- Major social platforms including Facebook and Instagram changed the algorithms used in generating news feeds, dropping real time reports from subscribers’ friends in favor of a curated “digest” compiled from posts that the company thinks “you want to see.”
The GDPR Privacy Shake-up
Things might have continued in this manner unchecked – but recent developments in Europe have been shifting the balance of power to favor the individual.
When it became clear that the European Union’s General Data Protection Regulation (GDPR) was actually going to become a reality in May 2018, there was a frantic rush by data-handling organizations to improve their infrastructure and procedures in line with the new laws and the very strict compliance regime. This included both the primary users of consumer information (the “data controllers”) and their partners and support services (the “data processors”).
With its emphasis on privacy protection and the rights of individuals to their own data, the GDPR has also inspired the drafting of similar legislation in other parts of the world.
To cover all their bases, big tech players like Google and Facebook have made global changes to their privacy policies and operating conditions. But this hasn’t prevented them from testing the limits of what they can afford not to change, under the new rules.
Big Tech Attempts at Business as Usual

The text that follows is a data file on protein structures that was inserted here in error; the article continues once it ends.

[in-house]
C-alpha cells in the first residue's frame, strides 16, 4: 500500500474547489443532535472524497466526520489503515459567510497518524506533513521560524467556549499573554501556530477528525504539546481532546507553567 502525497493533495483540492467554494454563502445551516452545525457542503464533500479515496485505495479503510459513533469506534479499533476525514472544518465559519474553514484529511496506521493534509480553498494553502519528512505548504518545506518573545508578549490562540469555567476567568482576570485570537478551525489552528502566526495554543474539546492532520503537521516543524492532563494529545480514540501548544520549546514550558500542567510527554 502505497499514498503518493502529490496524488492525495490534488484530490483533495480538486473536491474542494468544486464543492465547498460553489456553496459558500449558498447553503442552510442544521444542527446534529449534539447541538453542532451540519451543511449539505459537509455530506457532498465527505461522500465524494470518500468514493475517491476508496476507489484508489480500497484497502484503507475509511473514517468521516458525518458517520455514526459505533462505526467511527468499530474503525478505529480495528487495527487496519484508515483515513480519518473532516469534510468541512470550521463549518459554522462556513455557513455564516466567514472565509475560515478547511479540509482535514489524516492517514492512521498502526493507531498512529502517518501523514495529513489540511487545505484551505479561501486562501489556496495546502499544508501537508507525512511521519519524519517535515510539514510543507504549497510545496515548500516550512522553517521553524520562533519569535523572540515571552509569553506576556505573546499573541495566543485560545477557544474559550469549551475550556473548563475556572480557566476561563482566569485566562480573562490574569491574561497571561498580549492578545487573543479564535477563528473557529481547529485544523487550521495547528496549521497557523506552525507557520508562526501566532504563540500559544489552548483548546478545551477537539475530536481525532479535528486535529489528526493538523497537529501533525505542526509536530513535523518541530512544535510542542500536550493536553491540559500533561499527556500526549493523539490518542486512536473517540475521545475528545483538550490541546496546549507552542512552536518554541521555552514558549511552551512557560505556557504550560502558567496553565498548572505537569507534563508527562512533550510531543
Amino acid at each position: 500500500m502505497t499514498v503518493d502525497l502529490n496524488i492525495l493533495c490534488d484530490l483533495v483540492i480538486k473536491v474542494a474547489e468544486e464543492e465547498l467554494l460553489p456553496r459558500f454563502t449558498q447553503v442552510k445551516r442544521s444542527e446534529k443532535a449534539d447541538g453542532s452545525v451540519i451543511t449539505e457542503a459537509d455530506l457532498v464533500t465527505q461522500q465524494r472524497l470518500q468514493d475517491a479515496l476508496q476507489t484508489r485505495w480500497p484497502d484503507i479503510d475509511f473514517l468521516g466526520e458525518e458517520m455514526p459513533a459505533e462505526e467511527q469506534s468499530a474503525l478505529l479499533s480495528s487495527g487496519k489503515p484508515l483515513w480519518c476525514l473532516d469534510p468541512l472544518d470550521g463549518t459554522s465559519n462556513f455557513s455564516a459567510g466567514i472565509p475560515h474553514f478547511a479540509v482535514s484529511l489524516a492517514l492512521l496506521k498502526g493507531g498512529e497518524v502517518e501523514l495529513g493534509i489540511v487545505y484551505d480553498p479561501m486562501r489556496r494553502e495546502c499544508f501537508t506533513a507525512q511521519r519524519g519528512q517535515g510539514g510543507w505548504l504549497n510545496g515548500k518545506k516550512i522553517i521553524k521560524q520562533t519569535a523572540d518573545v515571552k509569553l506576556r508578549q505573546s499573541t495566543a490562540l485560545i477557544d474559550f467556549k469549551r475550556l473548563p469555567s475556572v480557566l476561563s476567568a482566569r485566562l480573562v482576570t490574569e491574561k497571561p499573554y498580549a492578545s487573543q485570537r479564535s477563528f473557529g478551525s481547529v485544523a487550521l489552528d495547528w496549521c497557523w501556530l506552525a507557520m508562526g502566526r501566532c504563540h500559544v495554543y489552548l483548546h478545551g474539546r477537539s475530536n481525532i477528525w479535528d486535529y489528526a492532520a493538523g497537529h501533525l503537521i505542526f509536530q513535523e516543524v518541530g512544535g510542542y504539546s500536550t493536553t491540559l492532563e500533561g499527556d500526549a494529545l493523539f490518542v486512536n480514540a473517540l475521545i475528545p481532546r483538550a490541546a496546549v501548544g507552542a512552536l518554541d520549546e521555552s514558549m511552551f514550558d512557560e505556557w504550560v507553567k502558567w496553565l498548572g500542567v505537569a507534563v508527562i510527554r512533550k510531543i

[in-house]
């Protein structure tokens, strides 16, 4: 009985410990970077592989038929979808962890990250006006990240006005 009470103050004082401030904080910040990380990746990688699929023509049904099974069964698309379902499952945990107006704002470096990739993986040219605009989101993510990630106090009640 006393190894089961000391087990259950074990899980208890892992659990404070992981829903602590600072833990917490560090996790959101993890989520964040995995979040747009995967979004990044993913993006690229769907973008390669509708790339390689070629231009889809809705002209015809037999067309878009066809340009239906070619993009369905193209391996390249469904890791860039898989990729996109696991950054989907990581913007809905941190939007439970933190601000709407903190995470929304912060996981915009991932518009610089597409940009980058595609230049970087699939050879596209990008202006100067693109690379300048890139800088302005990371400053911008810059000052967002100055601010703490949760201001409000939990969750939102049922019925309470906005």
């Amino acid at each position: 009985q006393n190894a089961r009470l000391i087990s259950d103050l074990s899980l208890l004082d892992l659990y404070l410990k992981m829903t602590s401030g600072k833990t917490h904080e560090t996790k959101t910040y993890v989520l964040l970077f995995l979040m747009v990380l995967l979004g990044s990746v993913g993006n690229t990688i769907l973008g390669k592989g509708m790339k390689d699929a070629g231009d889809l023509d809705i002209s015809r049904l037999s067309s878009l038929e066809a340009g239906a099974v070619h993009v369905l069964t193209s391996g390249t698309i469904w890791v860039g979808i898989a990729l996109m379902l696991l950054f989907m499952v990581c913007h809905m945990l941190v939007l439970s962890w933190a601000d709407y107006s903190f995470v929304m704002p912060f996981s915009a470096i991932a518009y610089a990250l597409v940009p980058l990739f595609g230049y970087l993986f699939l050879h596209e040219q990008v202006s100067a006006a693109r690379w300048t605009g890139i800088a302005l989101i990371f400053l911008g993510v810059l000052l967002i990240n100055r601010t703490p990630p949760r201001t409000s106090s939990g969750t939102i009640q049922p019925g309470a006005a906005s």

As the May deadline for GDPR got closer, users around the world will have noticed an influx of email and other communications from online services and social media platforms, urging them to accept new or updated terms of service, which were supposedly drafted in line with the new privacy regulations. Mobile users would also have received a stream of “GDPR compliant” updates to their apps and services.
Much of this update activity was delivered in a way that discouraged users from reading the fine print. And much of the actual content of the “new” privacy policies and procedures was very similar to the way that these platforms had been going about their business, before.
The GDPR and other privacy laws based on its model require data-gathering organizations to give up front disclosure at the point of entry for website visitors and consumers, explaining what information will be collected from them, how it will be stored, and what it’s going to be used for. On this basis, individuals must then give affirmative consent (they have to actively say “Yes”) before their data can be collected.
But as users discovered in the flood of revised service conditions issued by many organizations as GDPR was about to take effect, not saying “Yes” could effectively mean saying “No” to their entire online presence. For example, Facebook subscribers who declined to accept the new terms were unable to log into their accounts. And Android users who didn’t agree to the updated terms of service were effectively locked out of their phones and mobile devices.